People trying to give up smoking should do it in pairs, according to a study that found active support works better than nagging.
"Quitting smoking can be a lonely endeavour," said study author Magda Lampridou, of Imperial College London.
"People feel left out when they skip the smoke break at work or avoid social occasions. On top of that, there are nicotine withdrawal symptoms." Partners can distract each other from cravings by going for a walk or going to the cinema, researchers found. They can also encourage replacement activities like eating healthy food or mediating when alone.
"Active support works best, rather than nagging," she said.
The study looked at the supporting role married or cohabitant partners might have in getting someone to stop smoking. They looked at 222 smokers who were at high risk of cardiovascular disease or had suffered heart attack. Partners were also recruited – 99 were current smokers, 40 were ex-smokers and 83 had never smoked.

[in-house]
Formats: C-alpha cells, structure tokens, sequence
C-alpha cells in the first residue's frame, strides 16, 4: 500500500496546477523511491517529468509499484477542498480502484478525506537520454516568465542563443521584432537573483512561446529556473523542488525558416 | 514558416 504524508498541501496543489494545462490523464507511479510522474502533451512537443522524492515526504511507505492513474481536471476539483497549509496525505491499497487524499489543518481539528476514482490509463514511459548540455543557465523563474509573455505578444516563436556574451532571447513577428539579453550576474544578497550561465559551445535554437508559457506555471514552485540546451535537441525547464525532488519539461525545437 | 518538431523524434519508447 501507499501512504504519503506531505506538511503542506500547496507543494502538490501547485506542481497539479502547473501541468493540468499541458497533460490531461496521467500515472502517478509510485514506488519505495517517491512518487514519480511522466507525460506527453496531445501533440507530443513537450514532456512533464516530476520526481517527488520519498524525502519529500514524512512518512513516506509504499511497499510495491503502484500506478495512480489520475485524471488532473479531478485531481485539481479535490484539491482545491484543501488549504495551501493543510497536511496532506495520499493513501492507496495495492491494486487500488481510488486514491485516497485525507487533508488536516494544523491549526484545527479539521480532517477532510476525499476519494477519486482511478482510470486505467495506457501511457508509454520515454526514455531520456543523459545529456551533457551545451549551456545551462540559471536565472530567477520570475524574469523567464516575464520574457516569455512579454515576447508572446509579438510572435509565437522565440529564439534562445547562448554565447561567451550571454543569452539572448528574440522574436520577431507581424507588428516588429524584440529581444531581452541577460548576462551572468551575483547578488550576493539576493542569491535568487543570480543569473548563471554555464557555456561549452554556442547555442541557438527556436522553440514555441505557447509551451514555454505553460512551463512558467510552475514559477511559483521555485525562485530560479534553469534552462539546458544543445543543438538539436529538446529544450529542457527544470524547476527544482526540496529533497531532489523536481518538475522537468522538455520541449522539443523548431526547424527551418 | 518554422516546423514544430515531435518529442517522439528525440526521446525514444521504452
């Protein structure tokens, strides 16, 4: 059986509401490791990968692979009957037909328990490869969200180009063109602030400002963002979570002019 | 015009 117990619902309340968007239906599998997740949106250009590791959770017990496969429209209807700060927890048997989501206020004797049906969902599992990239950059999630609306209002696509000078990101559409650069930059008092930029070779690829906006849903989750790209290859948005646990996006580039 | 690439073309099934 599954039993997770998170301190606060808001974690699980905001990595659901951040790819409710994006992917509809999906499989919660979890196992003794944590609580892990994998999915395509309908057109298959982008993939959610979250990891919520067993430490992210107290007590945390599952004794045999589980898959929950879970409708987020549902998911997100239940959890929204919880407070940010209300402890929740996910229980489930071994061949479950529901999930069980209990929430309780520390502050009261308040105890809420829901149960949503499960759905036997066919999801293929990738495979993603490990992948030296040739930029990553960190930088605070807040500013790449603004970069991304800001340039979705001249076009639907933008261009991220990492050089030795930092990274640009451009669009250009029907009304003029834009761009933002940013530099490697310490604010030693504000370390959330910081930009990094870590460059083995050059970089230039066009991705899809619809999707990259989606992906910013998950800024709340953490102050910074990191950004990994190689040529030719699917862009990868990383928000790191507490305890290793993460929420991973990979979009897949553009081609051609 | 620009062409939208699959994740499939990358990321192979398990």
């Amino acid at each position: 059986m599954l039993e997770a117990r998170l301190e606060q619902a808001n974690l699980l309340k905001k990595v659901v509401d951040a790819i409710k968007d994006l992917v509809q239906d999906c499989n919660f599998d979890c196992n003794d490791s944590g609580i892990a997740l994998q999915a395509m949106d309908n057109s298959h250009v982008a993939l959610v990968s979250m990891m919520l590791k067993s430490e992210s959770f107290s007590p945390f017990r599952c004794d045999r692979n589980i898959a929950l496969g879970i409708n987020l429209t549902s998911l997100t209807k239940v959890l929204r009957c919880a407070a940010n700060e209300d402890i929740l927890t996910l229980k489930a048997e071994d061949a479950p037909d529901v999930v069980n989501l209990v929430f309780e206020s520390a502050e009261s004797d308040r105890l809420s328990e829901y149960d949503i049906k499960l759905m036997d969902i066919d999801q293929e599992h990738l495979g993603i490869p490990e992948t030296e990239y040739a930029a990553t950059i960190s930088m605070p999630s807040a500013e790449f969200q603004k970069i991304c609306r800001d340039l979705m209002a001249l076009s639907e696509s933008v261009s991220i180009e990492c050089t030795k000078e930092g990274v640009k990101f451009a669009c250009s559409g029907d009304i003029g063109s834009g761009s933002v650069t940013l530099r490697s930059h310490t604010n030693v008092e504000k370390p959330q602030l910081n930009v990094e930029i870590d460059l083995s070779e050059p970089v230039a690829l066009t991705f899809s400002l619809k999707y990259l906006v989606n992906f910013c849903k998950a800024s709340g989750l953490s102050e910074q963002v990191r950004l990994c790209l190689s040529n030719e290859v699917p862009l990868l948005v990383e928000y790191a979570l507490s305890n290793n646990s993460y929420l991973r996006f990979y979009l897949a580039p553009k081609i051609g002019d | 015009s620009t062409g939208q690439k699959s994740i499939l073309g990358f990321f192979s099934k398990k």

The couples went to preventative cardiology programmes and during a 16-week programme they were offered nicotine replacement therapy with patches and gum. In one programme, partners could choose a prescription drug – varenicline – instead.
At the end of the programme, 64 per cent of patients and 75 per cent of partners had quit, compared to none and 55 per cent at the start.
The odds of quitting smoking were more than five times higher for couples who tried to quit together as opposed to patients trying to stop alone.
"Previous research has shown that ex-smokers can also positively influence their spouse's attempts to quit, but in this study the effect was not statistically significant," said Ms Lampridou.
"As for non-smoking partners, there is a strong risk that they will adopt their spouse's habit." Ms Lampridou noted that research is needed to confirm the findings in smokers who are otherwise healthy.
Ninety per cent of people at risk of cardiovascular disease are smokers and it is estimated to cost the NHS more than £2.7 billion a year.